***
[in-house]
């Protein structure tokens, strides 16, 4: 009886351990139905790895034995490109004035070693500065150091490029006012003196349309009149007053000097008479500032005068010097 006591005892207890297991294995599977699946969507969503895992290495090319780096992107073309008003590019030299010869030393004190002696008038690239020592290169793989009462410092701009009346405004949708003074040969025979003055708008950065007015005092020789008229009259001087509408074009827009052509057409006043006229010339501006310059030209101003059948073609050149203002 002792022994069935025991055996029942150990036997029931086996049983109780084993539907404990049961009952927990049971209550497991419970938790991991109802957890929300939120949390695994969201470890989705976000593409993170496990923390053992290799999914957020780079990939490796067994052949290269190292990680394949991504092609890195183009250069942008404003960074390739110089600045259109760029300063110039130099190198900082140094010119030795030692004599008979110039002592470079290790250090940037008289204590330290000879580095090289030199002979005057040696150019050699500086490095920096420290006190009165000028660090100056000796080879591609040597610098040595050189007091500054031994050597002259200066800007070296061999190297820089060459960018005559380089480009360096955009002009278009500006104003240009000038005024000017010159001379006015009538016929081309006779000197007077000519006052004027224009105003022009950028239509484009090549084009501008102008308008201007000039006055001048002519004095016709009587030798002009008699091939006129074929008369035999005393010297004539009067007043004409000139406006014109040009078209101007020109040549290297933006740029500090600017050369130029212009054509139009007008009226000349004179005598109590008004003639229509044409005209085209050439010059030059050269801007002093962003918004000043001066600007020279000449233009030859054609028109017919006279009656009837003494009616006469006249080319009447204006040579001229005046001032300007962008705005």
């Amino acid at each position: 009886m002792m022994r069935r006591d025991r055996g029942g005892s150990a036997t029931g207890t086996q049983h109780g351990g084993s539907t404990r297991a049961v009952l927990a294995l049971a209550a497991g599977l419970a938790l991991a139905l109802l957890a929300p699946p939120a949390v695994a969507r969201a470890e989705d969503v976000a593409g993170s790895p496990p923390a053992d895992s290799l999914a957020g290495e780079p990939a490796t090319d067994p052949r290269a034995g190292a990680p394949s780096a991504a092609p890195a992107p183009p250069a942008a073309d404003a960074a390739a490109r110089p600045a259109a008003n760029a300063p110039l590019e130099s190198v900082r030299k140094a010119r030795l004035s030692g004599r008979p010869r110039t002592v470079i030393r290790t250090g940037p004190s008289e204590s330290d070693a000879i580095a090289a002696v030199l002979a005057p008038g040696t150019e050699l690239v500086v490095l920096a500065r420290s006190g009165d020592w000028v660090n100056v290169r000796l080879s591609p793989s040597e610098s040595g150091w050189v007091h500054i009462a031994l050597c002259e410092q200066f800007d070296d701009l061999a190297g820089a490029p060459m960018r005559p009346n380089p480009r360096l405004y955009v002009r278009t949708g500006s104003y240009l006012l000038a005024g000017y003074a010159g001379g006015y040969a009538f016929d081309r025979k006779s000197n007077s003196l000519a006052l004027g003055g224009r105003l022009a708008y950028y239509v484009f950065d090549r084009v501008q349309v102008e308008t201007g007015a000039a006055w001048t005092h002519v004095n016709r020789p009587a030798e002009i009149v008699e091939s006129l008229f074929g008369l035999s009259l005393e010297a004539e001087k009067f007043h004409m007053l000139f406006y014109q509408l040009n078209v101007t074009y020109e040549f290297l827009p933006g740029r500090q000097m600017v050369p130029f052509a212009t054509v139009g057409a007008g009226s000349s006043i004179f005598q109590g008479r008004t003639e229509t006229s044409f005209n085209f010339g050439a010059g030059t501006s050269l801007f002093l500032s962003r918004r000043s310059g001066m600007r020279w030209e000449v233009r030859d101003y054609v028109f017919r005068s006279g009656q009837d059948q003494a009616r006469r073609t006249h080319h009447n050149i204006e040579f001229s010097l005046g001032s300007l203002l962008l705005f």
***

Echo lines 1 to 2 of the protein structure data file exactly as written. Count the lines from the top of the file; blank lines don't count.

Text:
[in-house]
């Protein structure tokens, strides 16, 4: 009886351990139905790895034995490109004035070693500065150091490029006012003196349309009149007053000097008479500032005068010097 006591005892207890297991294995599977699946969507969503895992290495090319780096992107073309008003590019030299010869030393004190002696008038690239020592290169793989009462410092701009009346405004949708003074040969025979003055708008950065007015005092020789008229009259001087509408074009827009052509057409006043006229010339501006310059030209101003059948073609050149203002 002792022994069935025991055996029942150990036997029931086996049983109780084993539907404990049961009952927990049971209550497991419970938790991991109802957890929300939120949390695994969201470890989705976000593409993170496990923390053992290799999914957020780079990939490796067994052949290269190292990680394949991504092609890195183009250069942008404003960074390739110089600045259109760029300063110039130099190198900082140094010119030795030692004599008979110039002592470079290790250090940037008289204590330290000879580095090289030199002979005057040696150019050699500086490095920096420290006190009165000028660090100056000796080879591609040597610098040595050189007091500054031994050597002259200066800007070296061999190297820089060459960018005559380089480009360096955009002009278009500006104003240009000038005024000017010159001379006015009538016929081309006779000197007077000519006052004027224009105003022009950028239509484009090549084009501008102008308008201007000039006055001048002519004095016709009587030798002009008699091939006129074929008369035999005393010297004539009067007043004409000139406006014109040009078209101007020109040549290297933006740029500090600017050369130029212009054509139009007008009226000349004179005598109590008004003639229509044409005209085209050439010059030059050269801007002093962003918004000043001066600007020279000449233009030859054609028109017919006279009656009837003494009616006469006249080319009447204006040579001229005046001032300007962008705005």